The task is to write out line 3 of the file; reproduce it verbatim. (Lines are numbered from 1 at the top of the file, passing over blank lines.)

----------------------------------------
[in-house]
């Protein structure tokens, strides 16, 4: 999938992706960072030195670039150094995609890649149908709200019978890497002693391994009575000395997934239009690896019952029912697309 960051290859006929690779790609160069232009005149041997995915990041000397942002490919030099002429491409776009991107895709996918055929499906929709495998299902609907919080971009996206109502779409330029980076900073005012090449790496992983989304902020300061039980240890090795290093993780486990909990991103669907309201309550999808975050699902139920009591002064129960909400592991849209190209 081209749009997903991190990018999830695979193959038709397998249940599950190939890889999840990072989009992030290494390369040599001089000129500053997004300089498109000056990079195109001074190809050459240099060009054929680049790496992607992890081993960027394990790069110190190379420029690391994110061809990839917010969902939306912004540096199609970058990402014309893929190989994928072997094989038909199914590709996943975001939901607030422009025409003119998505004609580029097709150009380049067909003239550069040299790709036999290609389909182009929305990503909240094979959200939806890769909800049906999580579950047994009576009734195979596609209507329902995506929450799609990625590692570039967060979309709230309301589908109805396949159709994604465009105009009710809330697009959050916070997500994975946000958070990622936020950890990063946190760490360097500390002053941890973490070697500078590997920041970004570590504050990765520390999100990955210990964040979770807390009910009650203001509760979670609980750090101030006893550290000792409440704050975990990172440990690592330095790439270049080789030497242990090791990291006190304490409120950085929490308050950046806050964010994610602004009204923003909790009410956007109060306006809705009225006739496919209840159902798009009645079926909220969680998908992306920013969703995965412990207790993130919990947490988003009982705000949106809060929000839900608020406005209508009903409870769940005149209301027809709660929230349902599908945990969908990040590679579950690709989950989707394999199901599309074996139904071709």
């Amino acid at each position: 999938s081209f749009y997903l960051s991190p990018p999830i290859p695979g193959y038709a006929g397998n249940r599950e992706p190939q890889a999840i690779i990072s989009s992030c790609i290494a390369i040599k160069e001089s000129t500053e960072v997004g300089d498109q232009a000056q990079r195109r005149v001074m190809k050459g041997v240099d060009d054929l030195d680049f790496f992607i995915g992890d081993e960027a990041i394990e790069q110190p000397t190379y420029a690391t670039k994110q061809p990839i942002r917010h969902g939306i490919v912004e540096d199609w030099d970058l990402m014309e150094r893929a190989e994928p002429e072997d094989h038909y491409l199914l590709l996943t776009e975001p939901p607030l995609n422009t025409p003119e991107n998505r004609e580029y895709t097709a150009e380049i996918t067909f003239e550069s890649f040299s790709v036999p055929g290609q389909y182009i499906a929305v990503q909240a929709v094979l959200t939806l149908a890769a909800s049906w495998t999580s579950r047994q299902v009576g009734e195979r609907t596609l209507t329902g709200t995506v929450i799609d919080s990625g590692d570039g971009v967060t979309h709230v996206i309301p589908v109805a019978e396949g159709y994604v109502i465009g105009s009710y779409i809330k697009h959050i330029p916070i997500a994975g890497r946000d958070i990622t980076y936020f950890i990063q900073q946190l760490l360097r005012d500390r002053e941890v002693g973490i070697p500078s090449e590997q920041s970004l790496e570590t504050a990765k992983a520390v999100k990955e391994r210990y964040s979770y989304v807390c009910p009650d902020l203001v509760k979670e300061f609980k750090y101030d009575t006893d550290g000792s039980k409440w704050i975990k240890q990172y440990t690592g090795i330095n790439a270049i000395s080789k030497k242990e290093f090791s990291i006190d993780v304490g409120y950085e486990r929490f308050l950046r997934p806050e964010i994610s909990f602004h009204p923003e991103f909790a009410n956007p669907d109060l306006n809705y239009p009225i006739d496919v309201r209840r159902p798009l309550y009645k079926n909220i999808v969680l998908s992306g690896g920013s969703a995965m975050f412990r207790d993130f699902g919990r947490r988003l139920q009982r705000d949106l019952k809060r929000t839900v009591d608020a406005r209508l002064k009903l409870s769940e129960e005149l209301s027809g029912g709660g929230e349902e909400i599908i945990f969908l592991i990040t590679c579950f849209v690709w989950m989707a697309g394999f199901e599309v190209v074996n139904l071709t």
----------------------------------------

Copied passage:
């Amino acid at each position: 999938s081209f749009y997903l960051s991190p990018p999830i290859p695979g193959y038709a006929g397998n249940r599950e992706p190939q890889a999840i690779i990072s989009s992030c790609i290494a390369i040599k160069e001089s000129t500053e960072v997004g300089d498109q232009a000056q990079r195109r005149v001074m190809k050459g041997v240099d060009d054929l030195d680049f790496f992607i995915g992890d081993e960027a990041i394990e790069q110190p000397t190379y420029a690391t670039k994110q061809p990839i942002r917010h969902g939306i490919v912004e540096d199609w030099d970058l990402m014309e150094r893929a190989e994928p002429e072997d094989h038909y491409l199914l590709l996943t776009e975001p939901p607030l995609n422009t025409p003119e991107n998505r004609e580029y895709t097709a150009e380049i996918t067909f003239e550069s890649f040299s790709v036999p055929g290609q389909y182009i499906a929305v990503q909240a929709v094979l959200t939806l149908a890769a909800s049906w495998t999580s579950r047994q299902v009576g009734e195979r609907t596609l209507t329902g709200t995506v929450i799609d919080s990625g590692d570039g971009v967060t979309h709230v996206i309301p589908v109805a019978e396949g159709y994604v109502i465009g105009s009710y779409i809330k697009h959050i330029p916070i997500a994975g890497r946000d958070i990622t980076y936020f950890i990063q900073q946190l760490l360097r005012d500390r002053e941890v002693g973490i070697p500078s090449e590997q920041s970004l790496e570590t504050a990765k992983a520390v999100k990955e391994r210990y964040s979770y989304v807390c009910p009650d902020l203001v509760k979670e300061f609980k750090y101030d009575t006893d550290g000792s039980k409440w704050i975990k240890q990172y440990t690592g090795i330095n790439a270049i000395s080789k030497k242990e290093f090791s990291i006190d993780v304490g409120y950085e486990r929490f308050l950046r997934p806050e964010i994610s909990f602004h009204p923003e991103f909790a009410n956007p669907d109060l306006n809705y239009p009225i006739d496919v309201r209840r159902p798009l309550y009645k079926n909220i999808v969680l998908s992306g690896g920013s969703a995965m975050f412990r207790d993130f699902g919990r947490r988003l139920q009982r705000d949106l019952k809060r929000t839900v009591d608020a406005r209508l002064k009903l409870s769940e129960e005149l209301s027809g029912g709660g929230e349902e909400i599908i945990f969908l592991i990040t590679c579950f849209v690709w989950m989707a697309g394999f199901e599309v190209v074996n139904l071709t």